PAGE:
Stack Overflow is a community of 4.7 million programmers, just like you, helping each other.

Join them; it only takes a minute:

Sign up
Join the Stack Overflow community to:
  1. Ask programming questions
  2. Answer and help your peers
  3. Get recognized for your expertise

I am working on creating a language with ANTLR, and started a base language with the expr.g example. I am using ANTLR 3. I am ready to work on more data types than ints, and after looking around, I found Bart Kiers' wonderful example for floats, here.

In his example, he has the expression return float, however, this means that it doesn't return int. I am confused on how to have a return rule allow for more than one return type? I was thinking I could make a combined "number" type that incorporated ints and floats and return that, but then of course I run into the issue that within Java I have to return an int or a float specifically. Do I have to have two versions of the expression code, one for each data type? I would think this isn't necessary, but I am stumped... I can imagine using optional rules for the expression (i.e. either float or int is valid in this expression), but the return type itself requires a specific type. I am sorry for repeating myself, but I hopefully am clear with what I am confused about.

Here is my grammar file

And the expression grammar section:

expr returns [int value]
    : e=mexpr {$value = $e.value;}
      ( PLUS e=mexpr {$value += $e.value;}
      | MINUS e=mexpr {$value -= $e.value;}

Compare to Bart's:

additionExp returns [double value]
    :    m1=multiplyExp       {$value =  $m1.value;} 
         ( '+' m2=multiplyExp {$value += $m2.value;} 
         | '-' m2=multiplyExp {$value -= $m2.value;}

And of course our rules are using the appropriate datatypes (int for me, float for him)...

share|improve this question

I don't really see the need to let a rule return both a double and int: if you ever need an int, simply cast the double.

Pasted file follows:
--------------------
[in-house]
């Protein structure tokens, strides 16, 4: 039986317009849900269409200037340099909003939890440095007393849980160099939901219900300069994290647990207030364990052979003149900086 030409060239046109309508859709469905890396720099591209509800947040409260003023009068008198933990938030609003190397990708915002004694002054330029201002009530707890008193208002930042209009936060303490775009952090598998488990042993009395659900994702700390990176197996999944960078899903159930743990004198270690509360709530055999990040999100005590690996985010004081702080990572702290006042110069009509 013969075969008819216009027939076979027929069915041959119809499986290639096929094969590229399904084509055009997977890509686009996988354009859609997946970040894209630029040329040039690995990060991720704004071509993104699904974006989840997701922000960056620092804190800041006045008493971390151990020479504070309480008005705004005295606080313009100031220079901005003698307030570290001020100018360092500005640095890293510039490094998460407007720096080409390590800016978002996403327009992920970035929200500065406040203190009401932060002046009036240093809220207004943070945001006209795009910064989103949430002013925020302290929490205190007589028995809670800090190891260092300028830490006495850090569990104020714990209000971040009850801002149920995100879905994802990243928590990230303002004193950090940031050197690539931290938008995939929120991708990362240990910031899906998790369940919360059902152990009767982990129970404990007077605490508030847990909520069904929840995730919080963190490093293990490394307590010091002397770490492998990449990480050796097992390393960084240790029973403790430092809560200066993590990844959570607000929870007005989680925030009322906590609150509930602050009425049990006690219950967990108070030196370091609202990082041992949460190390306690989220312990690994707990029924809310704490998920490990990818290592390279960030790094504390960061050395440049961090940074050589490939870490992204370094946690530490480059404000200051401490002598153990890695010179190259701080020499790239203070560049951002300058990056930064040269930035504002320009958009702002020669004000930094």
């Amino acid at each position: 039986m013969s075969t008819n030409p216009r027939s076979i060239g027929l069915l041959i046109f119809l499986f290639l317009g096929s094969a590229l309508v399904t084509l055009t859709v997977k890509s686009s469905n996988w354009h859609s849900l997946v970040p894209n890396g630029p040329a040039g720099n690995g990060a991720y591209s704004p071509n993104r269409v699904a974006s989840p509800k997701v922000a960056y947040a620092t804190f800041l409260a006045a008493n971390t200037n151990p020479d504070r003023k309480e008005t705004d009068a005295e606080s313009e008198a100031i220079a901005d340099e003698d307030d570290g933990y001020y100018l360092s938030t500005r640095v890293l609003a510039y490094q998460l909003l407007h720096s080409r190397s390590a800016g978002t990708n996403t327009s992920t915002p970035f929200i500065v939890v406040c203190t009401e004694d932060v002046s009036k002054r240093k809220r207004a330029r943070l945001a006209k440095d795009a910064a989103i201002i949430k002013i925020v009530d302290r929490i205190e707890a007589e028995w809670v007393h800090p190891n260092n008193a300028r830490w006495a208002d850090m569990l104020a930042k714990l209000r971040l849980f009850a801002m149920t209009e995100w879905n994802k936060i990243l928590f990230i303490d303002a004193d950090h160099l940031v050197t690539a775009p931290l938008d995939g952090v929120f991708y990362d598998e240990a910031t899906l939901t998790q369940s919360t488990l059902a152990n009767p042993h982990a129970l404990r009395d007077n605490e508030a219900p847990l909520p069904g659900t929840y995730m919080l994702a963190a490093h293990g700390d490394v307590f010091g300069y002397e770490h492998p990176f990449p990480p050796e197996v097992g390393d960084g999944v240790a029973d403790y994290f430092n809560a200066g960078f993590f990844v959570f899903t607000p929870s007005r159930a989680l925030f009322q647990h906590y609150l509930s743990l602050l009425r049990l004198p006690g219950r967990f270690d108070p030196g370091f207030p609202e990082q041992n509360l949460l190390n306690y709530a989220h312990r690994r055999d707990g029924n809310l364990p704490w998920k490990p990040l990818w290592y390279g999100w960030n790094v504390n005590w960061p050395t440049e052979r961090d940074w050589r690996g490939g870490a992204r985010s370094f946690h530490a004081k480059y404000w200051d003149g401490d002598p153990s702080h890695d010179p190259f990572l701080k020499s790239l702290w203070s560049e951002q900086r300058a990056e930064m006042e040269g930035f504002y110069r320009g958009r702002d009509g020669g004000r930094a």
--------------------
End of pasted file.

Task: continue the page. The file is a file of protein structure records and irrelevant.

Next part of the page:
That said, ANTLR rules can return more than one object (or primitive):

additionExp returns [double value, int i]

which you can set either in the incline code, { ... }, just like the $value, or set it in the @after{ ... } block:

additionExp returns [double value, int i]
@after{ $i = (int)$value; }
    :    m1=multiplyExp       {$value =  $m1.value;} 
         ( '+' m2=multiplyExp {$value += $m2.value;} 
         | '-' m2=multiplyExp {$value -= $m2.value;}

In other rules, you simply reference either value or i from the additionExp rule, like this:

 : a=additionExp { 
                   System.out.println("int a.i = " + $a.i);
                   System.out.println("double a.value = " + $a.value);
share|improve this answer
Thanks - I'll play around with both styles (returning more than one, or casting to int). I still don't quite grok it, but you only truly learn by doing :) – Sym Oct 12 '12 at 0:57
@Sym, I added a small example of how to use the extra attribute. – Bart Kiers Oct 12 '12 at 7:00
That makes sense. Thanks for the example! – Sym Oct 12 '12 at 13:27

Your Answer


By posting your answer, you agree to the privacy policy and terms of service.

Not the answer you're looking for? Browse other questions tagged or ask your own question.